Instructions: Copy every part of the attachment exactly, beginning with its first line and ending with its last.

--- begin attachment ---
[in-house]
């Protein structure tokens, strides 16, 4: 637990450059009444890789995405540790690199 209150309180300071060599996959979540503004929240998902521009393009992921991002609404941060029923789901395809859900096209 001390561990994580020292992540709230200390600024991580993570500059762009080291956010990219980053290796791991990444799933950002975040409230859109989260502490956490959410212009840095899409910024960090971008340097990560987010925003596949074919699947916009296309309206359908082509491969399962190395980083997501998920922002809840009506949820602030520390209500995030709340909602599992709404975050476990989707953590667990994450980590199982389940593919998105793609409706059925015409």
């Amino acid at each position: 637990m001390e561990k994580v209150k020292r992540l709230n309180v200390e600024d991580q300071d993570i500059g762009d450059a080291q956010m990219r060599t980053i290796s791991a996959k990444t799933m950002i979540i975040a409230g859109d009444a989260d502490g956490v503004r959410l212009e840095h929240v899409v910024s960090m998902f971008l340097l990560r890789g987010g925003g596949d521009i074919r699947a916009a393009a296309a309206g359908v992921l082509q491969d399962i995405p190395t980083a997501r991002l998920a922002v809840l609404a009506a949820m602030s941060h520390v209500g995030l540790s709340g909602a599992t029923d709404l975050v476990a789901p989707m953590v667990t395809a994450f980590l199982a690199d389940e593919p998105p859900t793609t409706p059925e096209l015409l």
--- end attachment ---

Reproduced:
[in-house]
């Protein structure tokens, strides 16, 4: 637990450059009444890789995405540790690199 209150309180300071060599996959979540503004929240998902521009393009992921991002609404941060029923789901395809859900096209 001390561990994580020292992540709230200390600024991580993570500059762009080291956010990219980053290796791991990444799933950002975040409230859109989260502490956490959410212009840095899409910024960090971008340097990560987010925003596949074919699947916009296309309206359908082509491969399962190395980083997501998920922002809840009506949820602030520390209500995030709340909602599992709404975050476990989707953590667990994450980590199982389940593919998105793609409706059925015409």
């Amino acid at each position: 637990m001390e561990k994580v209150k020292r992540l709230n309180v200390e600024d991580q300071d993570i500059g762009d450059a080291q956010m990219r060599t980053i290796s791991a996959k990444t799933m950002i979540i975040a409230g859109d009444a989260d502490g956490v503004r959410l212009e840095h929240v899409v910024s960090m998902f971008l340097l990560r890789g987010g925003g596949d521009i074919r699947a916009a393009a296309a309206g359908v992921l082509q491969d399962i995405p190395t980083a997501r991002l998920a922002v809840l609404a009506a949820m602030s941060h520390v209500g995030l540790s709340g909602a599992t029923d709404l975050v476990a789901p989707m953590v667990t395809a994450f980590l199982a690199d389940e593919p998105p859900t793609t409706p059925e096209l015409l």